La Fortuna Rainforest Chocolate tour

La Fortuna

From Monteverde we travelled through amazingly scenic green rolling hills (which reminded us of the English Lake District), across the Laguna de Arenal (a man made lake) and from there the short distance to La Fortuna. La Fortuna is located 4 km from the Arenal Volcano and like Monteverde is another mega Costa Rican hotspot for more extreme sports such as white water rafting and canyoning.

La Fortuna is fairly commercial and touristy but on the upside this means there is a good range of bars, shops and restaurants.

Cocoa bean fruit
Cocoa bean fruit


Rainforest Chocolate tour

Five members of our group of 12 Intrepid travellers hired a taxi which took us the short distance to the Rainforest Chocolate tour location, about 3 km outside of La Fortuna.

Baby cocoa bean fruits

We began the tour with a lesson on the history of naturally produced Costa Rican chocolate with references of other chocolate locations from around the world.


We had a tour around the tropical gardens where our guide (Justin) explained the various stages of the growing cocoa plants. We also observed pink bananas growing in the gardens!

Cocoa bean fruits ready to be de-seeded

Following a presentation of the history of Costa Rican chocolate and a tour around the cocoa trees we began the long awaited practical chocolate making session 🙂

Chris, Lee, Annabelle and Gloria
Cocoa beans being dried

The gloopy cocoa seeds are removed from the fruit and dried in 5 stages. The gloopy slime helps to encourage fermentation (and also serves as nutrition for some rainforest creatures such as monkeys and squirrels). The whole process takes around a week, after which the beans are taken for further drying in a greenhouse.

When ready the cocoa beans are pummelled using a similar method to the rice pounding we tried while staying in the Philippine rice terraces although probably not quite as intense…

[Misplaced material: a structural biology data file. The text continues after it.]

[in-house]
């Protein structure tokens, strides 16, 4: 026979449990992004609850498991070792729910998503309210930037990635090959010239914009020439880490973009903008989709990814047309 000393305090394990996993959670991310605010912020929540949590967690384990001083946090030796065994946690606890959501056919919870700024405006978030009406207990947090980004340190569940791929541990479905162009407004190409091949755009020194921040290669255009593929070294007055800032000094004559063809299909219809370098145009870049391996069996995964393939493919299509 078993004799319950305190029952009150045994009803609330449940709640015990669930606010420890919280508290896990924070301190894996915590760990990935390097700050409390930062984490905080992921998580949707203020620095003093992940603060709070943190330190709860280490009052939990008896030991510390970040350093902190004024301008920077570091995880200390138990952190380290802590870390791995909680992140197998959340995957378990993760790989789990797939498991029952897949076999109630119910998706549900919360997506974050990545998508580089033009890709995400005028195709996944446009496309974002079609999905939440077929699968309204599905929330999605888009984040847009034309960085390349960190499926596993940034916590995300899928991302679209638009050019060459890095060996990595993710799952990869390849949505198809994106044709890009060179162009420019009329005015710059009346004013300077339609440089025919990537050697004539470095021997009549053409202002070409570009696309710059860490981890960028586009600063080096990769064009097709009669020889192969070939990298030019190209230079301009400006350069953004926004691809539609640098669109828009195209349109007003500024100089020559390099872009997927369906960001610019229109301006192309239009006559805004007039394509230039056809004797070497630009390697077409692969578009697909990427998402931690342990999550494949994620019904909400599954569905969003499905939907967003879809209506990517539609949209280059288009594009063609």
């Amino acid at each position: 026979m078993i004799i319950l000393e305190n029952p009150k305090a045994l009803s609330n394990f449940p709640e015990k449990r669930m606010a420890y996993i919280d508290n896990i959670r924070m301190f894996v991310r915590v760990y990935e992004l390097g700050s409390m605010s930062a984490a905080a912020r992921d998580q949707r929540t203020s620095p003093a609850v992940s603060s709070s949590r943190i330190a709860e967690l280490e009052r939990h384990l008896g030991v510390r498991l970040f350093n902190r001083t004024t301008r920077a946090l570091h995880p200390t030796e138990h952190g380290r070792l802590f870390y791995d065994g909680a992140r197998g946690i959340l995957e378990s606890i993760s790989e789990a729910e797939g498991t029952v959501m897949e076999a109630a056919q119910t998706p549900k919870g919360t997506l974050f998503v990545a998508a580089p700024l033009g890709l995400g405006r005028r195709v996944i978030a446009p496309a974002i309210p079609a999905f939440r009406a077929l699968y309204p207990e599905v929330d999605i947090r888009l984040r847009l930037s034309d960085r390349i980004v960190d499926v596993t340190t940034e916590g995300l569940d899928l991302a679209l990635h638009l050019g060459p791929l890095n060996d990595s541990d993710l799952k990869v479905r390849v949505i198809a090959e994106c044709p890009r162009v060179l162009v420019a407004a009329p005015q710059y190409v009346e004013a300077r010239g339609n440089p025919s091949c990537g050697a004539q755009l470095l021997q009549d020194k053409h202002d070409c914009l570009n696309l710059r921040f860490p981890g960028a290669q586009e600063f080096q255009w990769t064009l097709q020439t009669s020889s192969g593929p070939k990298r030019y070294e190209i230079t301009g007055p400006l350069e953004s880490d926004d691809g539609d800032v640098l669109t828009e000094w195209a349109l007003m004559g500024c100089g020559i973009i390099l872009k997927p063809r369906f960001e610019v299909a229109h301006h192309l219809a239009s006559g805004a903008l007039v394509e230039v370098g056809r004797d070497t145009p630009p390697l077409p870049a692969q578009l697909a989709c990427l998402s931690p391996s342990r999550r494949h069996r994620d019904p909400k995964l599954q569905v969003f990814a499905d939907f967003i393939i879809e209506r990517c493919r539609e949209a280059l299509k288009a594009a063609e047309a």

Sifting was a delicate process of shaking the pummelled cocoa beans and gently blowing through the sifted mixture as it fell into a container in order to remove the shells.

Lee, go for it…

Next came the less delicate action of grinding them through a small grinding machine.

Traditional oven

The ground beans are heated overnight in a traditional oven. Eventually some previously heated beans (reminiscent of Blue Peter’s “here’s one we prepared earlier”…) were melted and made into a chocolate drink.


We were able to taste the warm smooth chocolate drink which was rich, creamy and delicious and even more so when topped with a few marshmallows from the makeshift ‘Starbucks’ style counter!

Front of the queue!

Finally we were handed teaspoons to be filled with melted chocolate which again were finished off with a topping of choice. We sampled a ‘Justin special’ which was a teaspoon of warm melted chocolate topped with hibiscus, salt, vanilla essence and raisins which tasted divine especially when savoured slowly!

The tour and tasting session lasted for about 2 hours by which time we all agreed that those naturally occurring chocolate benefits had reached their ‘chocolate fix’ peak. All in all this was a sweet and delightful experience where we also discovered more about Costa Rican culture and the history of local chocolate making.



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